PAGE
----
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Consider this compiled linq-to-sql query:

private static Func<LINQDBDataContext, string, IQueryable<Pet>> 
    QueryFindByName =
    CompiledQuery.Compile((
    MyLinqDataContext context, string name) =>
    from p in context.Pets where p.Name == name select p);

But I'm holding a private reference to context in the class already and I want to be able to mark the query as public without exposing the context e.g.

private static MyLinqDataContext context = SomeUtilityClass.GetMeMyContext();
//...
public static Func<string, IQueryable<Pet>> QueryFindByName = 
    CompiledQuery.Compile((string name) =>
    from p in this.context.Pets where p.Name == name select p); 
    //doesn't compile as expects TArg0 to be a DataContext.

Is there any way to do this without creating a public wrapper function for each query??

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1 Answer 1

Is your reference to the context static, i.e. you've got a single context across the type? That doesn't sound like a great idea to me. Anyway, leaving that to one side, you can do:

// Private version which takes a context...
private static Func<LINQDBDataContext, string, IQueryable<Pet>> 
    QueryFindByNameImpl =
    CompiledQuery.Compile((
    LINQDBDataContext context, string name) =>
    from p in context.Pets where p.Name == name select p);

// Public version which calls the private one, passing in the known context
public static Func<string, IQueryable<Pet>> QueryFindByName = 
    name => QueryFindByNameImpl(contextFromType, name);

EDIT: Okay, if you don't like this approach, you could try writing your own generic wrappers around CompiledQuery.Compile instead. For example:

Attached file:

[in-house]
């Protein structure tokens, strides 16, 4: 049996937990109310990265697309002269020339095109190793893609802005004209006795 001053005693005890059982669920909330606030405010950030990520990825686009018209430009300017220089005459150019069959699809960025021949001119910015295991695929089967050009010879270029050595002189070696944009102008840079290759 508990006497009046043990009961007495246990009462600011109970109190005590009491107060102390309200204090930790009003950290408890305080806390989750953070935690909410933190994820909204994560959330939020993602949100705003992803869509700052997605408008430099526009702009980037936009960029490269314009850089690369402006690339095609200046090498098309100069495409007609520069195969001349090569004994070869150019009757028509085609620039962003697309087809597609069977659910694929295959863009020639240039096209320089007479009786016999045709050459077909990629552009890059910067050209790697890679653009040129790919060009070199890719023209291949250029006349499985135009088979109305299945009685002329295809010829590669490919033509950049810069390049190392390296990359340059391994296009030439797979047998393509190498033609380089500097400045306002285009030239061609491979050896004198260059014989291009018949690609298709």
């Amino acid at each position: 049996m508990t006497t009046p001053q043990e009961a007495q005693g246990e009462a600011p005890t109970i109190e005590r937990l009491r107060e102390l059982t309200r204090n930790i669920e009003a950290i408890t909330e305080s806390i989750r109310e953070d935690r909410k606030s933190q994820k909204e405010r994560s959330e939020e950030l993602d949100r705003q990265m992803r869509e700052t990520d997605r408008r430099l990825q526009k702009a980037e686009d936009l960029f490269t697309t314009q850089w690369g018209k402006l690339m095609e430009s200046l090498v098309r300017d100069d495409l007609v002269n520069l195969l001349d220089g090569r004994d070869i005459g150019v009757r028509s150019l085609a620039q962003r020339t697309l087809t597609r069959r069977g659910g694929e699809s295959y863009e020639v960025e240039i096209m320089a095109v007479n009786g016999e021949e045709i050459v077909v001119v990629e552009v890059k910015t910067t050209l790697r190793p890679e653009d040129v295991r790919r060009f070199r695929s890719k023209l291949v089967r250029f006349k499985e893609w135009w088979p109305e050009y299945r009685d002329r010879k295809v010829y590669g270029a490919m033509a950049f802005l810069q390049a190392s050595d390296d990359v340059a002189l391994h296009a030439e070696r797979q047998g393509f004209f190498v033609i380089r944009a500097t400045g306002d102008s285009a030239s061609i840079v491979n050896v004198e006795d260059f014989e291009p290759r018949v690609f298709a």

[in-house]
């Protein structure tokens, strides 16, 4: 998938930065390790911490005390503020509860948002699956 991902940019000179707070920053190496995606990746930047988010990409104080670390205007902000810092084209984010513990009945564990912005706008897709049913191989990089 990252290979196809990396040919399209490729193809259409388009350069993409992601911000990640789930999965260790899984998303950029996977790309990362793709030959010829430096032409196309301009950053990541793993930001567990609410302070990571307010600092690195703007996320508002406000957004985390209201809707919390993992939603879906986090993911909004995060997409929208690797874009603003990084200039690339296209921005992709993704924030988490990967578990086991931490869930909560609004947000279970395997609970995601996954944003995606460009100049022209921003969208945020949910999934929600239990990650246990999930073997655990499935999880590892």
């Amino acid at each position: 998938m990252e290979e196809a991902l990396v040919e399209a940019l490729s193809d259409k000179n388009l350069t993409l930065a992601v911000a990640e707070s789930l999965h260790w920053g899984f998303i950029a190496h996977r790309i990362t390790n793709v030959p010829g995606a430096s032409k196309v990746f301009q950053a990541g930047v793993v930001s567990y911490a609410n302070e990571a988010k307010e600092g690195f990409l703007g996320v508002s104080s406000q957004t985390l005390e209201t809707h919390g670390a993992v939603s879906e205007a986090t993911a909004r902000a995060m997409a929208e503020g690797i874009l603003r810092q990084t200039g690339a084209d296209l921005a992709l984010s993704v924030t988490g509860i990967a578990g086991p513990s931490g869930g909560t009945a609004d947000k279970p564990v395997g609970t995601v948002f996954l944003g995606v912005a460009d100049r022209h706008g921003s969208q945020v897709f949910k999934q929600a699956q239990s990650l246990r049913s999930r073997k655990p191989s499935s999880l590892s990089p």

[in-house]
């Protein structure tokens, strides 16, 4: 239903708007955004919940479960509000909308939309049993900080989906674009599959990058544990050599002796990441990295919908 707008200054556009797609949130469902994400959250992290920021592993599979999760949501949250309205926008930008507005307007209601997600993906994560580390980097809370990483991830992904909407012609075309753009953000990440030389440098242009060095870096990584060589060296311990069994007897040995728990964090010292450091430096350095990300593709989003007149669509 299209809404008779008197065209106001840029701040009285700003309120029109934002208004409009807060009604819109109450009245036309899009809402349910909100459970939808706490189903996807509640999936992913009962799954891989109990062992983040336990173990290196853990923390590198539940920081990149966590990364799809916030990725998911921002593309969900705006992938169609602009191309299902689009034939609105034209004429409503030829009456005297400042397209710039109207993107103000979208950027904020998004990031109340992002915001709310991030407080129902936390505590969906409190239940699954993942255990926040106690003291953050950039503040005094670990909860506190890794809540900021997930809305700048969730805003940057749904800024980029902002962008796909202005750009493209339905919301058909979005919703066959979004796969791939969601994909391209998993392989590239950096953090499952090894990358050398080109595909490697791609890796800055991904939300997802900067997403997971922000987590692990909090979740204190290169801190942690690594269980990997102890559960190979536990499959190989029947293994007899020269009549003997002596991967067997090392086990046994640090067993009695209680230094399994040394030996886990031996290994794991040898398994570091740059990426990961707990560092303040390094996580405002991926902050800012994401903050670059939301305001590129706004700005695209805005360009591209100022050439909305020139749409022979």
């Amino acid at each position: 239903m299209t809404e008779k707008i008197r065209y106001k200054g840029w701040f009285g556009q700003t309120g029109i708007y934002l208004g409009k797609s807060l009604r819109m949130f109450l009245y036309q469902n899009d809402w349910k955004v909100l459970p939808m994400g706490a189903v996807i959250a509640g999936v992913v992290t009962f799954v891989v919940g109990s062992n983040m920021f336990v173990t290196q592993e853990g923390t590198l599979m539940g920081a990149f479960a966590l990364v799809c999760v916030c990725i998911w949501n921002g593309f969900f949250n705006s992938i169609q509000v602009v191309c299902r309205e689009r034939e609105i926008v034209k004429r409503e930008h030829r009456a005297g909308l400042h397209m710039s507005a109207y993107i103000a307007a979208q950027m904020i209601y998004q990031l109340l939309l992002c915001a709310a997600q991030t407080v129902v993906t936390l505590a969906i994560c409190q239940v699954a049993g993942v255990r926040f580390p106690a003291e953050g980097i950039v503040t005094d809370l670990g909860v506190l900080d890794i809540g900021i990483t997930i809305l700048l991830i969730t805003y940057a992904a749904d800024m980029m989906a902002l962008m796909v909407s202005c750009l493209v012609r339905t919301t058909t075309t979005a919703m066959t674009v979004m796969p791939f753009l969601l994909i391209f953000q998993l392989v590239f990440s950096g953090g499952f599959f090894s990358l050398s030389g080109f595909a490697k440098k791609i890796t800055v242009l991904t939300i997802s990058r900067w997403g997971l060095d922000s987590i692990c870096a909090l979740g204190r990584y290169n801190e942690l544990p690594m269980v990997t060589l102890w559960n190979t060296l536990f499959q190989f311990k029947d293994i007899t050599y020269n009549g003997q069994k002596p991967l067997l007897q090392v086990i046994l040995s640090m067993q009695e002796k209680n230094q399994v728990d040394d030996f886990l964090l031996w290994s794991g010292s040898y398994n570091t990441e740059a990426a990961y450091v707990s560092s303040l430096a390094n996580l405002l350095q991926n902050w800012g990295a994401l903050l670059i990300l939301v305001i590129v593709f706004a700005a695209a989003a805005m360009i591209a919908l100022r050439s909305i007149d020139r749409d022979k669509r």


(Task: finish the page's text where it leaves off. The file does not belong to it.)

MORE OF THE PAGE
public static class LinqHelpers
{
    public static Func<TArg0, TResult> Compile<TContext, TArg0, TResult>
        (this TContext context, 
         Expression<Func<TContext, TArg0, TResult>> query)
        where TContext : DataContext
    {
        Func<TContext, TArg0, TResult> compiled = 
            CompiledQuery.Compile(query);
        return arg => compiled(context, arg);
    }
}

(And so on for more parameters.)

I haven't tried even compiling that, but I think it will work. You'd then use it like this:

private static MyLinqDataContext context = SomeUtilityClass.GetMeMyContext();

public static Func<string, IQueryable<Pet>> QueryFindByName = context.Compile
    ((LINQDBDataContext context, string name) =>
      from p in context.Pets where p.Name == name select p);

It's still creating a wrapper of course, but at least you only need to do it in one place. If your objection to creating wrappers was anything other than the tedium/code mess of it, please give more details.

share|improve this answer
    
Cheers, but that's creating a wrapper function which is what I'm trying to avoid. –  ctrlalt3nd Feb 18 '09 at 16:45
    
Thanks. I'm just playing around and thought it might be a useful technique. But it's suprisingly hard to achieve ;) –  ctrlalt3nd Feb 18 '09 at 17:15

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